The Hagios Demetrios Orthodox Church (Άγιος Δημήτριος, Ágios Dimítrios, Aya Dimitri) was built around April of 1204 as a tribute to Nikolas Kanabos, who only served as the Byzantine Emperor for a few days. While Müller-Wiener states that the church was rebuilt by Georgios Pepagomenos in the 14th century, while Millingen writes that the ownership of the church was transferred to Georgeos Pepagomeos, and that a document indicates the church received a donation and was rebuilt in 1334. It is likely that Müller-Wiener and Millingen are referring to the same events. Due to financial debt, the church served under the jurisdiction of Meletios Pigas, the Greek Orthodox Patriarchate of Alexandria, from 1597 to 1601. 

Narthex iconography from Hagios Demetrios (Source: "Fener, Balat, Ayvansaray" by Ahmet Özbilge).

According to Müller-Wiener, the church was largely destroyed in the 1640 fire, and was rebuilt and destroyed once more in the 1729 fire. In 1730, it was rebuilt for the third and final time, and was restored in 1835. The restoration is recorded on an inscription on the church wall that reads: “This church was restored on July 20, 1835, during the reign of Patriarch Konstantios II.”

The Church of Saint Mary of Blachernae

The Church of Saint Mary of Blachernae (Θεοτόκος των Βλαχερνών) was very important to the Byzantines due to its proximity to the Palace of Blachernae. According to Janin, the original building was destroyed on June 29, 1434, when children accidentally set the church on fire while they were chasing pigeons in the courtyard. A smaller church was built on the site in the 19th century when the Ortodoks Kürkçüler Loncası (Orthodox Guild of Furriers) bought the land.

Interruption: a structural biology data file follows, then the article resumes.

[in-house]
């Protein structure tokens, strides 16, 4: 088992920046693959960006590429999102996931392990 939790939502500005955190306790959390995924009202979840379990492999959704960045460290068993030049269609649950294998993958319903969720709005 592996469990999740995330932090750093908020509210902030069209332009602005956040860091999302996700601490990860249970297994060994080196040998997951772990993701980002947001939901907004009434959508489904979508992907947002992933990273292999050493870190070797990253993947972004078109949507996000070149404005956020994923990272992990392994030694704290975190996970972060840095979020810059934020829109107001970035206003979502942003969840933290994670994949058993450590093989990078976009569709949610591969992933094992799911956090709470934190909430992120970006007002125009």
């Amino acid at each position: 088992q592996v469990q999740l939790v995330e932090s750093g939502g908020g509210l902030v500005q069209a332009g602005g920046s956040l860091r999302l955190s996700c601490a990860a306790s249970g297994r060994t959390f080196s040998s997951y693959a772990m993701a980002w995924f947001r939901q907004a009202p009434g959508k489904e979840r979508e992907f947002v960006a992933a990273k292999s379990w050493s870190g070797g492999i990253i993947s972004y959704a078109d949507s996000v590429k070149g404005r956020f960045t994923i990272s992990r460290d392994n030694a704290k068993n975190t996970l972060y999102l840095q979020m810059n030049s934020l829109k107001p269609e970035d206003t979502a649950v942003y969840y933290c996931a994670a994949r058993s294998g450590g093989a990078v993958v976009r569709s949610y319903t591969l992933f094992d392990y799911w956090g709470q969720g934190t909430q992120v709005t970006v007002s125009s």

Another Greek Orthodox church in Ayvansaray that is known to be active today is the Assumption of the Virgin Mary of Balinour Church. According to popular sources, the church was built in the 16th century and contains the Hagios Menas Holy Spring.



Janin, Raymond, and Jean Darrouzès. Géographie ecclésiastique de l’Empire byzantin. Paris: Institut français d’études byzantines, 1953.

Karaca, Zafer. İstanbul’da Tanzimat Öncesi Rum Ortodoks Kiliseleri. Istanbul: Yapı Kredi Yayınları, 2008. 

TDV İslâm Ansiklopedisi. “AYVANSARAY - TDV İslâm Ansiklopedisi,” n.d.

Paspatis, Aleksandros. Balıklı Rum Hastanesi Kayıtlarına Göre İstanbul’un Rum Ortodoks Esnafı, 1833–1860. Translated by Marianna Yerasimos. Istanbul: Kitap Yayınevi, 2014.

Vyzantios, Skarlatos. Constantinople: A Topographical, Archaeological & Historical Description Vol. 1. Translated by Haris Rigas. Istanbul: istos yayın, 2019.

Yaşar, Kübra. “19. Yüzyılda bir Haliç Yerleşimi Olarak Ayvansaray.’’ MA thesis, Istanbul Technical University, 2018. 

Yörüten, Güneş, and Cenk Hamamcıoğlu. “19. Yüzyılda Düzenlenen İstanbul Tarihi Yarımada’daki Ayvansaray ve Samatya Yangın Alanlarında Günümüzdeki Kentsel Dokuların İncelenmesi ve Karşılaştırılması.” Kent Akademisi 11 (33), no. 1 (May 2018): 11–28.